widely condemned for both ethical and
health reasons by the World Health
Organization and other entities
involved with Human Rights.
WHO has defined 4 types of circumcision:
I. Clitoridectomy
II. Excision (cutting of both the clitoris and
part or all of the labia minora)
III. Infibulation (cutting of all external
genitalia with stitching of the vaginal
IV. Other less radical forms including
pricking and piercing
It has been estimated that 80-85% of female
circumcision is either type I or II.
K.E.Kun proposed 4 hypothetical
mechanisms by which female
circumcision could result in an
elevated risk of HIV infection
(ref. K.E.Kun, 1997, Intl J Gynecology
and Obstetrics)
Female circumcision
Partial/complete occlusion of the vagina
Greater risk of inflammation/bleeding during
Disruption of the genital epithelium/exposure
to blood/penile abrasions which have been
reported to enhance risk of HIV infection
Female circumcision
Painful/difficult vaginal penetration
Increased practice of anal
intercourse, which has been
shown to enhance the efficiency
of HIV transmission
Female circumcision
Higher incidence of obstructed
labor and tearing
Higher risk of blood transfusion;
blood supply may not be optimally
screened for HIV
Use of unsterilized instruments to
perform the female circumcision
Exposure to blood contaminated by
the virus
While WHO and the International Federation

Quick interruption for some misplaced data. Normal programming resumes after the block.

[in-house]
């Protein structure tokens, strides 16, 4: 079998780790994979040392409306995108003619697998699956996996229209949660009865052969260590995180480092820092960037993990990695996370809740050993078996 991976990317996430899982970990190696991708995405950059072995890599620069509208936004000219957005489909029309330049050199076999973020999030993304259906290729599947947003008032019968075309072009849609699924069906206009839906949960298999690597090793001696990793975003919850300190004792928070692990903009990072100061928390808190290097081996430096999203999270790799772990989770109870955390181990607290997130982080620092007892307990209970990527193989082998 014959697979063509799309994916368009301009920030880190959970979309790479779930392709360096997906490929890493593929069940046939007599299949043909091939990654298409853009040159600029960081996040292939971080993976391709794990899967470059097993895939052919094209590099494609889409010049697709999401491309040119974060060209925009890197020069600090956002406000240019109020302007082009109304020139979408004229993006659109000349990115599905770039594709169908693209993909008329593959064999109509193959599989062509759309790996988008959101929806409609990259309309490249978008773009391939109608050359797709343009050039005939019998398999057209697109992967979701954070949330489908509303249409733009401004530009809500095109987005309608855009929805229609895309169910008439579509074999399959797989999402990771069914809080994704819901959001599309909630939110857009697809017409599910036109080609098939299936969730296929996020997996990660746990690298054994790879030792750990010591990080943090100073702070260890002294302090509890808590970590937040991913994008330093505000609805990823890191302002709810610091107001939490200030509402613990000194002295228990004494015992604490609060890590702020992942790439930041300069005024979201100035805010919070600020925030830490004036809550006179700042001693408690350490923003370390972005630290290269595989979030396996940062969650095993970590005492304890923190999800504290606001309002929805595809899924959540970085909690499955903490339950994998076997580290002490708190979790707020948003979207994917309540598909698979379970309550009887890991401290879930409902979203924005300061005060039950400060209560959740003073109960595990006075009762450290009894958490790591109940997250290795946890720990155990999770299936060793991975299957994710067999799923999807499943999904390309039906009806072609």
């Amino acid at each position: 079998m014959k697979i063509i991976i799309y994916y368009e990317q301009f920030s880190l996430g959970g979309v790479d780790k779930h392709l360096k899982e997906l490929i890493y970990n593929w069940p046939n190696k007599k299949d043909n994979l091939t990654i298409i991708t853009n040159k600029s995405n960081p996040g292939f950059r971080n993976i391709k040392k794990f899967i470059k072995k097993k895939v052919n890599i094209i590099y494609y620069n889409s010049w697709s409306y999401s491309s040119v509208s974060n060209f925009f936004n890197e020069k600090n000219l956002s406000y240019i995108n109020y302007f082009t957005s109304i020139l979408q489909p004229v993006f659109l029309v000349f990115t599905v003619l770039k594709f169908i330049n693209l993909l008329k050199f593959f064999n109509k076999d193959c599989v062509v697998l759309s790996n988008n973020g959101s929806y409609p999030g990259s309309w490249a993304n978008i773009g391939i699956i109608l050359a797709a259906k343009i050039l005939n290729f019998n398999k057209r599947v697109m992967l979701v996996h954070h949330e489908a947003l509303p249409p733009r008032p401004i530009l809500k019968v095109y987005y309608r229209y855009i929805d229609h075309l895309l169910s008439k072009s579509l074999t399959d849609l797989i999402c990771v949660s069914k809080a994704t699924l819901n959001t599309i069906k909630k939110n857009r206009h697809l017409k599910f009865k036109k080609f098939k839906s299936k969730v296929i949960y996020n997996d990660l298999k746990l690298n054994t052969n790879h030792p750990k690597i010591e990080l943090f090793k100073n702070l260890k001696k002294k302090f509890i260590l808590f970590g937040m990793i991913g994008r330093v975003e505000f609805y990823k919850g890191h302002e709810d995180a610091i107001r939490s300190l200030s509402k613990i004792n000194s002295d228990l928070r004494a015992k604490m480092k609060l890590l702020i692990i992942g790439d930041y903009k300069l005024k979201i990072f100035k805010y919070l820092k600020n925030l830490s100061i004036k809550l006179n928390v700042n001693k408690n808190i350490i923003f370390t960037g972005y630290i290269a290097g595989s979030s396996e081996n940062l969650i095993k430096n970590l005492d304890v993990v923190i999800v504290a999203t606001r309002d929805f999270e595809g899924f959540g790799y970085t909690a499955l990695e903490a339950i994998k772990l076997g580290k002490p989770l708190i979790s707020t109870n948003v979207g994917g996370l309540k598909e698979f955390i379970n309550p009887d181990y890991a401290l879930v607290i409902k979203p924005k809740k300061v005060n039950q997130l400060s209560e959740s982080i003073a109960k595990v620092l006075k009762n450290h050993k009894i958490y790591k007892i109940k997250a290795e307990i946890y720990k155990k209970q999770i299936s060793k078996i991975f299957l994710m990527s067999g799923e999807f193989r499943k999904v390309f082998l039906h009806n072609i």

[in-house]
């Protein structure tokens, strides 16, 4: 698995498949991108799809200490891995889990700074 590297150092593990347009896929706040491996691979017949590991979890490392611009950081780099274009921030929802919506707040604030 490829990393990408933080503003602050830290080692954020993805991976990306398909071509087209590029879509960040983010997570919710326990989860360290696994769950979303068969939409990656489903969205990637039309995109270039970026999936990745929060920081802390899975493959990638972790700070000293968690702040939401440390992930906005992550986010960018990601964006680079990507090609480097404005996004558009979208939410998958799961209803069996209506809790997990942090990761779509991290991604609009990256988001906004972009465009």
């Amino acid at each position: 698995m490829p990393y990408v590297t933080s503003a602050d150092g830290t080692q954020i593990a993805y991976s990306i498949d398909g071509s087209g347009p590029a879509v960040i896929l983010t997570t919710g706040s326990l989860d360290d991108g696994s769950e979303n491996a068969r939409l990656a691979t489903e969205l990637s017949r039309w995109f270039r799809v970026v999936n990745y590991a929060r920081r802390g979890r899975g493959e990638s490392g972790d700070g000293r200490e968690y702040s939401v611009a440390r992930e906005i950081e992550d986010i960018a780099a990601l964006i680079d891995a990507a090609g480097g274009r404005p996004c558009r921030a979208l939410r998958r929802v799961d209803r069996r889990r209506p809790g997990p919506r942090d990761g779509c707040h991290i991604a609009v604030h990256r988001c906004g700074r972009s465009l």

of Gynecology and Obstetrics publicly
postulated that female circumcision might be
a risk factor for HIV infection as long ago as
1992, very little research has been published
to date examining this relationship.
In light of the alarming spread of HIV among
females in a number of African countries
where female circumcision continues to be
practiced, the dearth of work on this question
is somewhat perplexing.
Prior Studies
3 published studies were identified which
looked at the association between female
circumcision and HIV infection;
All 3 studies were conducted in the
Kilimanjaro region of Tanzania
•S.E.Msuya et al, 2002, Tropical Medicine
and Intl Health
0.64 [95% CI = 0.26<RR<1.57]; N=379
•S.H.Kapiga et al, 2002, JAIDS
1.29 [95% CI =0.88<RR<1.90];N=312
•E.Klouman et al, 2005, Tropical Medicine
and Intl Health
1.19 [95% CI=0.45<RR<3.16];N=392
Tanzania HIV/AIDS Indicator Survey
All protocols were reviewed and given ethical
clearance by the National Institute for Medical
Research (NIMR)
A nationally representative probability sample
of households was selected, excluding
Zanzibar, which had recently been similarly
Data collection took place from December
2003-March 2004 and was conducted by
trained interviewers, all of whom were nurses